When Joe Moy was hired as a firefighter/EMT with the Ocoee Fire Department in 1990, the city was more of a small bedroom community — with two fire stations, seven personnel working a shift and more than 13,300 residents to protect.
Three decades later, Ocoee has four fire stations and 21 personnel per shift to protect more than 48,000 residents.
Moy’s last day on the job was April 14.
A young Moy was hired in the summer of 1990 as a firefighter/EMT. Less than a decade later, he was promoted to engineer; a year or two later, he received another promotion to the lieutenant’s position.
He called his career rewarding and said he would do it all over again.
“I love it; it’s the best job ever,” Moy said. “Now my son’s carrying (on) in my footsteps. He just finished his first year on the job, with Winter Garden.”
In between his first call, which was for a medical emergency, and his last call, to a vehicle crash at Maguire and Story roads, Moy has had a successful career with many accomplishments.
He was one of the department’s first paramedics, which allowed the department to provide a higher level of care. He helped establish Local 3623 and was part of the group that negotiated the union’s first contract. He spearheaded the Explorers program, which has produced two career firefighters for OFD.
He has helped deliver several babies — in the back of the ambulance on the way to the hospital and on the shoulder of Florida’s Turnpike.
One of his favorite memories is the day the Ocoee and Winter Garden fire departments were called to fight a fire together. Moy and his son Christopher, a first-year firefighter with the Winter Garden department, had a rare chance to work side by side.
“It was a pretty special event for us, as well as the other firefighters that were on the scene,” he said.
In his 30-year career, Moy served under five fire chiefs: Ron Strosnider, Richard Firstner, Pete McNeil, interim chief Tim Hoover and John Miller.
It has been exciting to watch the department grow as the city has grown, he said.
Moy said he didn’t grow up with the notion of becoming a firefighter, like some children do, and there were no firefighters in his family paving the path for him.
His first experience with the fire department was after he was out of school and still living in Texas. Several of his friends from high school encouraged him to work at the local volunteer fire department.
“I went down and fell in love with it,” he said. “When I moved to Florida, I needed a career path and I loved firefighting, so I started my career here.”
“There is not much, if anything, that Joe hasn’t accomplished during his career,” Chief Miller wrote in an email to members of the Ocoee Fire Department following Moy’s retirement announcement.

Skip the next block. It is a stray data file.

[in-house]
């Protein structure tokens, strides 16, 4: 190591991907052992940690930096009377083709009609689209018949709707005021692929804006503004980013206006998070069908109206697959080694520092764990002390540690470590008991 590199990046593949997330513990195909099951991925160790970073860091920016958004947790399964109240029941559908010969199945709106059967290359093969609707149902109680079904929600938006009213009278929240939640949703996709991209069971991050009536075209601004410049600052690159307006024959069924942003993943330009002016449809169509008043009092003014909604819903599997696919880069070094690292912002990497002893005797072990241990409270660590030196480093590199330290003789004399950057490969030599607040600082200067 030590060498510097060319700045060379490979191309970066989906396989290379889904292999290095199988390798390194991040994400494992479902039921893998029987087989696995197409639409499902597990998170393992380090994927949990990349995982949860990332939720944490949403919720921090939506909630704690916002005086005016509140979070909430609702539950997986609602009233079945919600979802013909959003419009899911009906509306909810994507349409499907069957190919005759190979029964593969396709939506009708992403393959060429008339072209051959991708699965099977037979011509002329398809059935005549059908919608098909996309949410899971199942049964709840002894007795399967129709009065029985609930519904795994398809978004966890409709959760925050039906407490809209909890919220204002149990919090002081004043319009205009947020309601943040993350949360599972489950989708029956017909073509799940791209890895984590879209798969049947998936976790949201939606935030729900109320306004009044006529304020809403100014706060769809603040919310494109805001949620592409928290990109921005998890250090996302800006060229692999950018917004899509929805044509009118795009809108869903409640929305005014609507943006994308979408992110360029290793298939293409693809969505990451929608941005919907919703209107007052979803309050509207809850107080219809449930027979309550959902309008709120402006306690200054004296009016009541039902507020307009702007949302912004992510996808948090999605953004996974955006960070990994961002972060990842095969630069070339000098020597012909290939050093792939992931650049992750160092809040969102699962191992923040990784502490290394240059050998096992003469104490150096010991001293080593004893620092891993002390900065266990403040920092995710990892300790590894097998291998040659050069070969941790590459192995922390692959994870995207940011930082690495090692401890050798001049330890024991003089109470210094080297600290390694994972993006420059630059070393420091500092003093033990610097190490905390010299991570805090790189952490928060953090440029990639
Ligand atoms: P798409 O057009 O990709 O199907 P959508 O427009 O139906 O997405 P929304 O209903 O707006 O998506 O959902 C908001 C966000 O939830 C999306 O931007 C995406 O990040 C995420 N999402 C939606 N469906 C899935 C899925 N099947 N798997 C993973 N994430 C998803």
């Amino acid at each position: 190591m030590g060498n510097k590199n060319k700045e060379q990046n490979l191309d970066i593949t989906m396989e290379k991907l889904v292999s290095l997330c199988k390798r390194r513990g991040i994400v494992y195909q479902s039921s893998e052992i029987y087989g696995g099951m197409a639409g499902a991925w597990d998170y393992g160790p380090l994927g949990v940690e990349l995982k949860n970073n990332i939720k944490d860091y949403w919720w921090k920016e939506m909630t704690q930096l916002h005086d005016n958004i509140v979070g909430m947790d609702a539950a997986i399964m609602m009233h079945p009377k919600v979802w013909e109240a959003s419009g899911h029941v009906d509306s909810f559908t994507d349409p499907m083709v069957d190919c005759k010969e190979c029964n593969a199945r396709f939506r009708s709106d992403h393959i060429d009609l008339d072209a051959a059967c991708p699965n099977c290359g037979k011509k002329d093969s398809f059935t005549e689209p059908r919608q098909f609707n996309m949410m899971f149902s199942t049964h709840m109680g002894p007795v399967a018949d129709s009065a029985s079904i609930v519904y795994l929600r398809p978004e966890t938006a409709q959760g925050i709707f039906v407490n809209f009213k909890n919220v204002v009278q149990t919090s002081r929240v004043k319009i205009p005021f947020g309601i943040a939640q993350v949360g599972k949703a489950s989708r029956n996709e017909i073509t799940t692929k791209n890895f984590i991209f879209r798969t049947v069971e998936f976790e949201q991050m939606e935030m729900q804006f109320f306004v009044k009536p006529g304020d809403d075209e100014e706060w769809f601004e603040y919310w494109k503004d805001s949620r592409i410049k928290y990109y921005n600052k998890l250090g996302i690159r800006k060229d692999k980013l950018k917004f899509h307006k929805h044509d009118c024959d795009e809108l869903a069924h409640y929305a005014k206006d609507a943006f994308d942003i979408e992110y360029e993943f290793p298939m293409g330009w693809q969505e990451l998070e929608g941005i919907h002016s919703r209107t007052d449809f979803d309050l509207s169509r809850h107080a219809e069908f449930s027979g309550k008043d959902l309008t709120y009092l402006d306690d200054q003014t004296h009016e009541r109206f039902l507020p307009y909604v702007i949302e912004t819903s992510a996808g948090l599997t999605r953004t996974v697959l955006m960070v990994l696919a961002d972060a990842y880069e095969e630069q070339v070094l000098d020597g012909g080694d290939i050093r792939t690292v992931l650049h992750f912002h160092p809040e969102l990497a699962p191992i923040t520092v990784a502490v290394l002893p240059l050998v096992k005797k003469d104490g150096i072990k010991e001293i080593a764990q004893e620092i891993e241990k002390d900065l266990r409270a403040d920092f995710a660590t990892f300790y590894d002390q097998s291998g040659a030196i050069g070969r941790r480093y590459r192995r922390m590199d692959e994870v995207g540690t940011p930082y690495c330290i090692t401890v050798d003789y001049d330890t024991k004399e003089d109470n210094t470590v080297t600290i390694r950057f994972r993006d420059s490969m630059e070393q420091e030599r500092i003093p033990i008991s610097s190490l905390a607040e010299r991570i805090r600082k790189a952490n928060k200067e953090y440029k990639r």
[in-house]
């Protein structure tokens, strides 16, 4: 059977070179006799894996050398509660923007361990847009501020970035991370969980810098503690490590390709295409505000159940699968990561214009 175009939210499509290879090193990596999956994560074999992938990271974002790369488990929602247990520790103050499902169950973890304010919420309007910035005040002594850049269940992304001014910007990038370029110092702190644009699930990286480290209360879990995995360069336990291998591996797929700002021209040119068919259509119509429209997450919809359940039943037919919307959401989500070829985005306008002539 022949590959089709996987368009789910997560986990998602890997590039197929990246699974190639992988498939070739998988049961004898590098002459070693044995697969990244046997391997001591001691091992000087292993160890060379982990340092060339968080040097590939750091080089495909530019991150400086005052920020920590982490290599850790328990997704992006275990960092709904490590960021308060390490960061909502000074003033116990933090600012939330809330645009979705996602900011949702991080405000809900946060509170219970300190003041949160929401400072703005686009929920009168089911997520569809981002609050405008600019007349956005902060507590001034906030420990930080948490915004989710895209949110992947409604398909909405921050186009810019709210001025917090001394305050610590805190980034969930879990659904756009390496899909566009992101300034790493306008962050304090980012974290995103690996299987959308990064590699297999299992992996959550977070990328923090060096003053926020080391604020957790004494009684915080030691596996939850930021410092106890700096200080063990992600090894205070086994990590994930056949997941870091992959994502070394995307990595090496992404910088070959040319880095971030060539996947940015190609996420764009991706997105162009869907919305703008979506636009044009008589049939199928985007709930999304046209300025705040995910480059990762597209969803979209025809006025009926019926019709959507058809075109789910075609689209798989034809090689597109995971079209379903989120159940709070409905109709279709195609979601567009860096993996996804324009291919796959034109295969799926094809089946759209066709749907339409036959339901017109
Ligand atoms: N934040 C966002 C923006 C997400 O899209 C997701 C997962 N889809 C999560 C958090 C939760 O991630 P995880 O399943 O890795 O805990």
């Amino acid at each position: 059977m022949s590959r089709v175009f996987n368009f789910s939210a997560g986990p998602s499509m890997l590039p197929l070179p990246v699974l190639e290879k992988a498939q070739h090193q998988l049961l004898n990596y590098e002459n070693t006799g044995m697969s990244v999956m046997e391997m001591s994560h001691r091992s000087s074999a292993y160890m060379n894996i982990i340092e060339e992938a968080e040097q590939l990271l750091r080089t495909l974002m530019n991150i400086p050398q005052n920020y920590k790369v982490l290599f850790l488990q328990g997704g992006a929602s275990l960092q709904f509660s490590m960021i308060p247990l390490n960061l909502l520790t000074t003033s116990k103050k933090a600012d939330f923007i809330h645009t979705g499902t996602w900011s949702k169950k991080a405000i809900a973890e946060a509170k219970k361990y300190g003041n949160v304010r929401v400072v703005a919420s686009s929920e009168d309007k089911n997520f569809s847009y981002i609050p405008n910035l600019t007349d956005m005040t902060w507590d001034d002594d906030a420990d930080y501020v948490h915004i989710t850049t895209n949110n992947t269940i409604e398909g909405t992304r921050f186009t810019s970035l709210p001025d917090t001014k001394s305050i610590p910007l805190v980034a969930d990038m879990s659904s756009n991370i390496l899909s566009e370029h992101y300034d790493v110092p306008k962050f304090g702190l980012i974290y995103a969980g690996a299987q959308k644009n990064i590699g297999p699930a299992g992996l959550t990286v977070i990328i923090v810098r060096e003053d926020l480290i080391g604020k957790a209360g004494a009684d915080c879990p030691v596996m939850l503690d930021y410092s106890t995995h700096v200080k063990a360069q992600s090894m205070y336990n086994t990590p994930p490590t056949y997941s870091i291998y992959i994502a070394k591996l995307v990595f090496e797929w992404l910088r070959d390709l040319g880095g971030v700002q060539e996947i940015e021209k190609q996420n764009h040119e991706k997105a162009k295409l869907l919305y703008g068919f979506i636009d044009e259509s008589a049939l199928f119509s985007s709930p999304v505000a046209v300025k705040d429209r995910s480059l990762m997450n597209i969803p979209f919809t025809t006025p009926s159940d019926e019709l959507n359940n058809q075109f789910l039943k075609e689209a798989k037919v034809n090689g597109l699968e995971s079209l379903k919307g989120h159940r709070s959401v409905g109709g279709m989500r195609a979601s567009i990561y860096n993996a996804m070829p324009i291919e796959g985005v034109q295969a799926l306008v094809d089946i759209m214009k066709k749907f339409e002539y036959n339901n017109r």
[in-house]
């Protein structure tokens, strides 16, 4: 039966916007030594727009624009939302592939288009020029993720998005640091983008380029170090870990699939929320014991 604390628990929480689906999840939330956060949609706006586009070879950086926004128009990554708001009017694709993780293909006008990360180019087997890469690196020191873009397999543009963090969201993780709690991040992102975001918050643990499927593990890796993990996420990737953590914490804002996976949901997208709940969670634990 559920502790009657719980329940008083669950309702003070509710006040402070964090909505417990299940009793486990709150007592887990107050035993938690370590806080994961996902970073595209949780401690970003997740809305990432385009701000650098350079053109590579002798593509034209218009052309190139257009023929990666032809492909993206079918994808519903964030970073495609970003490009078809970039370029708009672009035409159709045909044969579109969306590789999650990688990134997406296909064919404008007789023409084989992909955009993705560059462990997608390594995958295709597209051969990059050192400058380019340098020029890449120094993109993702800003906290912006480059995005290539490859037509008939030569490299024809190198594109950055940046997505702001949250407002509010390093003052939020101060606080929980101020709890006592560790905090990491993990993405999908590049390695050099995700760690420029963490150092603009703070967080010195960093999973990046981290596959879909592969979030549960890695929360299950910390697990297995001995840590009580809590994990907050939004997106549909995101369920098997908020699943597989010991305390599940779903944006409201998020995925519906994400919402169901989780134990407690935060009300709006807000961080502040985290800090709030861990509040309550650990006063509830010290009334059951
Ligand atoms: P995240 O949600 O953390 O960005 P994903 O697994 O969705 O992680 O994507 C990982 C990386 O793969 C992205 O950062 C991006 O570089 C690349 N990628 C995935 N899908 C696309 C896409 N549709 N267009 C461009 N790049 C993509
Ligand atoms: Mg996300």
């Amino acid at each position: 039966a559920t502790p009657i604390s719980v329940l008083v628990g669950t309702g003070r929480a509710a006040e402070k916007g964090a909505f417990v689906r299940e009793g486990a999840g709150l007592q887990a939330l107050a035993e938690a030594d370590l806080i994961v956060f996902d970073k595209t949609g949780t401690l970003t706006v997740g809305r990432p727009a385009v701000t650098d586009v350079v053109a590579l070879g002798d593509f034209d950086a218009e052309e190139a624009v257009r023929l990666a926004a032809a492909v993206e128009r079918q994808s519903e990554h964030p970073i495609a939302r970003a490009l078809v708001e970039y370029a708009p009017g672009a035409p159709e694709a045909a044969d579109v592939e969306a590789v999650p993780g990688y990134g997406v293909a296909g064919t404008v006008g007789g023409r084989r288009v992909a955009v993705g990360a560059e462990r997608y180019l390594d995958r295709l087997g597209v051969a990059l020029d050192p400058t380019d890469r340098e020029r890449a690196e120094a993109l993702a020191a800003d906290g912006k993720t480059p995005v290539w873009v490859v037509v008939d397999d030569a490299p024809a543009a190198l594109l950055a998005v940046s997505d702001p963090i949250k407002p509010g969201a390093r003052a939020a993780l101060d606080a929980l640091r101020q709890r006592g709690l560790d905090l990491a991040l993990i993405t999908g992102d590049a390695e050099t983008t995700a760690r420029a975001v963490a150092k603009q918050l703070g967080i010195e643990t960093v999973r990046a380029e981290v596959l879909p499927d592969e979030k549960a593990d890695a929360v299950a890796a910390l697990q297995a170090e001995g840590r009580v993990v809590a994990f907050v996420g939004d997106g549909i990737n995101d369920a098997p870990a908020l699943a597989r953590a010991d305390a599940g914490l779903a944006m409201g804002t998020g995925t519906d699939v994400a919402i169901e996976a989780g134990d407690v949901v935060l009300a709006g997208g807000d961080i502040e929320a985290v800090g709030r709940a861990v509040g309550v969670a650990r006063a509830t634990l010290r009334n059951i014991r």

Moy was a field training officer for many years, helping to train and bring up groups of new firefighters. And he was part of every committee at the fire department, the chief said.
“Joe is well known for his caring personality and quiet tenacity,” Miller said. “He is a fighter who will ask you about your day no matter what he may be going through. His poise, knowledge and experience will be greatly missed by OFD.”
The chief said he hopes Moy will make return visits to “pass on his wealth of knowledge to our newest generation of firefighters.”
The sentiment was shared by the chief’s assistant.
“Joe is truly one of the kindest-hearted people you could ever meet,” said Miranda W. Justice, senior administrative assistant to the chief. “His capacity for caring for others is remarkable.”
Joe and Diana Moy have been married for four years and have two sons, Nicholas Moy and Christopher Moy, and a daughter, Ally Lunsford. Travel is at the top of the Winter Garden couple’s retirement list, and they are making plans to travel to Scotland and Ireland next year, with many smaller trips in between.
Golfing and fishing definitely will be included in his retirement plans, too, he said.
“I feel so blessed to have had such an amazing career,” Moy said. “My last day of work was just as fun as my first day of work. I’d do it all over again.”
Community Editor Amy Quesinberry was born at the old West Orange Memorial Hospital and raised in Winter Garden. Aside from earning her journalism degree from the University of Georgia, she hasn’t strayed too far from her hometown and her three-mile bubble. She grew up reading The Winter Garden Times and knew in the eighth grade she wanted to write for her community newspaper. She has been part of the writing and editing team since 1990.